stress

Stress: Discernment/Endurance

By now, all of us have probably felt stress in our lives at some point or another. Some stress can actually be “healthy” and provide benefits for us long term. However, the opposite is true when we are in distress. The Yerkes-Dodson Scale helps us visualize that performance increases with physiological or mental arousal, but only up to a certain point (when performance begins to decline).

How do you tend to handle stress? As you can imagine, there are both healthy and unhealthy ways to cope with stressful situations. Rather than overdoing and over committing, we encourage you to surrender (1 Peter 5:7), share (Galatians 6: 2), and shoulder (Hebrews 6:15) your anxieties and worries.

Let us run with perseverance the race marked out for us, fixing our eyes on Jesus, the pioneer and perfecter of faith. For the joy set before him he endured the cross, scorning its shame, and sat down at the right hand of the throne of God. Hebrews 12:12 

Feel free to print off this bookmark as a reminder on how to endure during hardships, handle anxiety, and lean on faith.

 


C.S. Lewis Is Coming to Brown!

C.S. Lewis Onstage: The Most Reluctant Convert

The Brown C.S. Lewis Inklings Society is excited to work with the Fellowship of Performing Arts to bring "The Most Reluctant Convert" to Brown University's Campus. Using C.S. Lewis' own words, award-winning actor Max McLean brings the brilliant Oxford Don to life, taking us on his extraordinary journey from hard-boiled atheist to "the most reluctant convert in all England"...only to become the most influential Christian writer of the 20th century.

The play will take place on September 28 at 8pm in Salomon 101. Tickets are FREE and details on how to register and when to pick them up can be found here!

 

“Astonishing Lucidity!”  Chicago Tribune​​
“Bristling, Provocative Highly Entertaining!” - Chicago Sun-Times
“Hugely Moving!” Washington Post


AIA Summer 2018 Gatherings – Recap

This summer, we talked about food. Faith and sport and life, as well. But mainly about food, which is almost always at parties—good ones, at least. And used the great content from Tim Chester’s, A Meal With Jesus. Here’s what we learned and discussed.

There are three ways the New Testament completes the sentence, “The Son of Man came . . .”

1. “…not to be served, but to serve, and give his life as a ransom for many.” (Matthew 20:28)

2. “…to seek and save the lost.” (Luke 19:10)

3. “…eating and drinking…” (Luke 7:34)

Week 1: Luke 5, it was about grace. Jesus going to Levi’s house for party with other tax collectors and sinners, but the Pharisees/Scribes grumbled about it. And Jesus said he’s like a physician coming for the sick.

Week 2: It was about community. It was Luke 7 and the sinful woman hosting Jesus at Simon’s house. This Jesus guy eats and drinks, but he also heals, raises the dead, and forgives sins.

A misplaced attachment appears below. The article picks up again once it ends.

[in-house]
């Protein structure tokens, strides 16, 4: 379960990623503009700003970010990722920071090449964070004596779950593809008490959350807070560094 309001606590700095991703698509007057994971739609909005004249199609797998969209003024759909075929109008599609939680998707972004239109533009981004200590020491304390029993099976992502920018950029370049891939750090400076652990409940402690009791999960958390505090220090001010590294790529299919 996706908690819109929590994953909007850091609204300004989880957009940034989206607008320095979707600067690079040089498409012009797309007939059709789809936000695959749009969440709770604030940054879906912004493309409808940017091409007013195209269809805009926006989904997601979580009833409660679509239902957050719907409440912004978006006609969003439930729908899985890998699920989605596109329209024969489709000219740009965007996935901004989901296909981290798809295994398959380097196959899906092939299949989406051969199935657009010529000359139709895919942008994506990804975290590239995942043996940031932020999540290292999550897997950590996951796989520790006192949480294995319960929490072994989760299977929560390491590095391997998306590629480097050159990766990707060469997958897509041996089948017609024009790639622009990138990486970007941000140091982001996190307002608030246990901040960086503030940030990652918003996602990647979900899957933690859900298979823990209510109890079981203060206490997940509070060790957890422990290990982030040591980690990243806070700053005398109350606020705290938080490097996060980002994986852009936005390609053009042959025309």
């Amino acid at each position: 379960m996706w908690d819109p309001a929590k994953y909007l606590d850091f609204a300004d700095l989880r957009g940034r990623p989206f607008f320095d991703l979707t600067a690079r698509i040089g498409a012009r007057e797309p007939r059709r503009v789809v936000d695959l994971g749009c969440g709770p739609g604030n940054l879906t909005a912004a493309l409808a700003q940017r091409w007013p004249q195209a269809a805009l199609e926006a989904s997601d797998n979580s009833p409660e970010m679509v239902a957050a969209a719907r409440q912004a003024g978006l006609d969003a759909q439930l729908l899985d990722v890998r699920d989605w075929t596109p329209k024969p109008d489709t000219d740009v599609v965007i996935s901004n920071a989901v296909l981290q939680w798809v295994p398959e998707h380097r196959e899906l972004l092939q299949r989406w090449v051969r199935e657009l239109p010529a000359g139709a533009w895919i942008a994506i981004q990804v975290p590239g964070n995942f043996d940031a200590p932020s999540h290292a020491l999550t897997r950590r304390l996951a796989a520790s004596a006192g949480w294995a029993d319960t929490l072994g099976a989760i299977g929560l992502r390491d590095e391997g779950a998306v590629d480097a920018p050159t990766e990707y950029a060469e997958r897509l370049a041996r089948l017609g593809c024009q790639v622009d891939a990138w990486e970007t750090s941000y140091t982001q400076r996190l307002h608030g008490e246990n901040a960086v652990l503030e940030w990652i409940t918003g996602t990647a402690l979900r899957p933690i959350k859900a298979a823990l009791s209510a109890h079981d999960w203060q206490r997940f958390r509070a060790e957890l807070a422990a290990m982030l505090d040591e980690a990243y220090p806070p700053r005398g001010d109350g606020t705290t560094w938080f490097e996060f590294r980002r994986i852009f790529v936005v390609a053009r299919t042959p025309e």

Week 3: It was about hope, Luke 9, the feeding for the 5,000 with leftovers. The Messianic Banquet, a foretaste of heaven, the wedding supper with Christ as groom, church as bride, every tribe, tongue, and nation

“All the action in Luke chapters 1-9 take place in Galilee, and now we’re heading to Jerusalem and the cross. The open-air large-scale meal is the climax of part 1: Jesus is, in fact, the Christ, Messiah, Anointed One, Son of Man, prophesy fulfilled. The rest of Luke is about what this means for Jesus and what it means to follow Him.

Week 4: it was about mission and we looked at the parables Jesus told in Luke 14 while he was at a Pharisees house for a party. He tells a story about how to have a party (invite those that can’t repay you), and then He tells a parable about the Great Banquet, where the Master of the House (Jesus) invites some people who have lame excuses, then he invites others nearby, and then invites others far off. This reflects the ultimate banquet in heaven, as well as our present mission to go near and far to invite others to be part of God’s family.

Week 5: we looked at Luke 22 and talked about meals an enacted salvation, looking at the Last Supper passage. Salvation is experienced in the body. We’re embodied souls. “Man does not live on bread alone, but by every word from God.” (Deuteronomy 8:3, Luke 4:4). Food is central to biblical story. We demonstrate obedience in Garden of Eden by what we choose to eat. We remember God rescuing us by what we eat, whether it was the Passover to remember the exodus (Exodus 12), or the Lord’s Supper (Luke 22), all of which is looking forward to heaven, the great wedding banquet (Revelation 19:6-10). Death means separation.

Week 6: Meals as enacted promise. It’s present power in light of future glory. The promise is fulfilled and will be fulfilled. We looked at Luke 24, where Jesus comes alongside others on their journey, and helps them see that He is the way, the truth, and the life. (John 14:6) Jesus makes himself known through His Word (Luke 24:27, 44)